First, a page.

Former president Jacob Zuma File picture: ANA

Durban - Former president Jacob Zuma on Wednesday issued a stern warning apparently aimed at the SACP, saying they should not provoke him. Zuma, speaking at the Congress of SA Students (Cosas) meeting on free education in Durban, said there were people who were talking about him.

“I have been keeping quiet when I was president of the country with respect to them, it’s not that I don’t have anything to say. I want to warn them they must keep quiet. They must discuss their organisation and not me because I have things to say about their organisation and themselves,” he said.

Zuma who is due to appear in the Durban High Court on Friday to face charges relating to fraud, racketeering and money laundering, did not mention the name of the organisation.

However, the SACP at the weekend accused Zuma of being at the heart of a push-back against the ANC’s leadership and its crackdown on state capture. SACP general-secretary Blade Nzimande said the attempts to counter the drive against corruption and state capture must not be underestimated, adding that they were linked to Zuma.

“In many ways former president Zuma is at the heart of this counter-revolutionary fightback, together with a circle of discredited individuals, many themselves facing the likelihood of criminal prosecution. KwaZulu-Natal has become a seedbed for this counter-revolutionary agenda, but with tentacles spreading to other provinces,” Nzimande said.

“Zuma must distance himself very strongly from this. It is not enough for him to say ‘I will never leave the ANC’ as people are continuing to do things in his name,” he said.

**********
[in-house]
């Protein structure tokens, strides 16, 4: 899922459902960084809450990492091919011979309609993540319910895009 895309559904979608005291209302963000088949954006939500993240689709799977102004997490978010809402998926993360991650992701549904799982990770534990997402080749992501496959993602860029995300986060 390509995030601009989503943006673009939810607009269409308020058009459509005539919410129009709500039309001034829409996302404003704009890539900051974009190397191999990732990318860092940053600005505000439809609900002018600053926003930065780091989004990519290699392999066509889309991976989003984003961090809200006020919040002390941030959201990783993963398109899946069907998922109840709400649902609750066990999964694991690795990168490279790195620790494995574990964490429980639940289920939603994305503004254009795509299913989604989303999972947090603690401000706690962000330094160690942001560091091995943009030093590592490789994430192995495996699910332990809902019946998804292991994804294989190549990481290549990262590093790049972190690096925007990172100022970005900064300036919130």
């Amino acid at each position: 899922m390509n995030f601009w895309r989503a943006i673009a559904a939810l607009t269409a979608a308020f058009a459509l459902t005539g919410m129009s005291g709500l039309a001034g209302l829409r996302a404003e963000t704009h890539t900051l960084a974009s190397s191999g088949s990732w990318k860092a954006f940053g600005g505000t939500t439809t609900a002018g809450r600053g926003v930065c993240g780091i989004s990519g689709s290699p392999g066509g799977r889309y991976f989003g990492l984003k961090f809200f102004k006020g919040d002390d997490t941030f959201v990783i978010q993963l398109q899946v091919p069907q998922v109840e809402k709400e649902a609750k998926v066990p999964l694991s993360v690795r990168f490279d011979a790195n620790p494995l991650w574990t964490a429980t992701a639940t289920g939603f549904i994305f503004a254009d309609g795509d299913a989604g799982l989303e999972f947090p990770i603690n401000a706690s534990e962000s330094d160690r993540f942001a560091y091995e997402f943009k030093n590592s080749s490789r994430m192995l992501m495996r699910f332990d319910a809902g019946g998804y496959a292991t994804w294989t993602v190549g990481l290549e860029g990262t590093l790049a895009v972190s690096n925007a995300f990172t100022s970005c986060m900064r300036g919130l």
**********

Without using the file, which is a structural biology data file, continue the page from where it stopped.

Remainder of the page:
SACP deputy general secretary Solly Mapaila was more scathing, accusing Zuma of trying to destroy the ANC-led alliance, and the ANC of being soft on him. Zuma on Wednesday took credit for introducing free higher education - an announcement that was made on the eve of the party’s 54th elective conference. Zuma told the audience on Wednesday that when he made the announcement he felt that free education was an ANC policy that could no longer be delayed.

“My view was that even if the money was not enough we should stop other (government) programmes and transfer the money to education,” he said.

Zuma did not talk about Friday’s appearance at the Durban High Court, but Cosas leaders said they would be at the court in large numbers to support the man they described as their “free education blesser”. Zuma said he implemented free education because he was tired of violent student protests.

“The protests were very destructive and property was damaged. We knew that every year protests were coming, but we had no solution, and it was getting worse. I believe that there is no problem without a solution,” he said.

Zuma added that he then decided to call a meeting of universities, student organisations and department leaders to discuss the matter. He said the Heher Commission of Inquiry had been appointed to come up with a resolution.

“The report was well done, but there was just one problem because it was still a transactional solution. I took the report, looked at it, formed a team in the government to look at it, and we found the solution,” he said.

The Mercury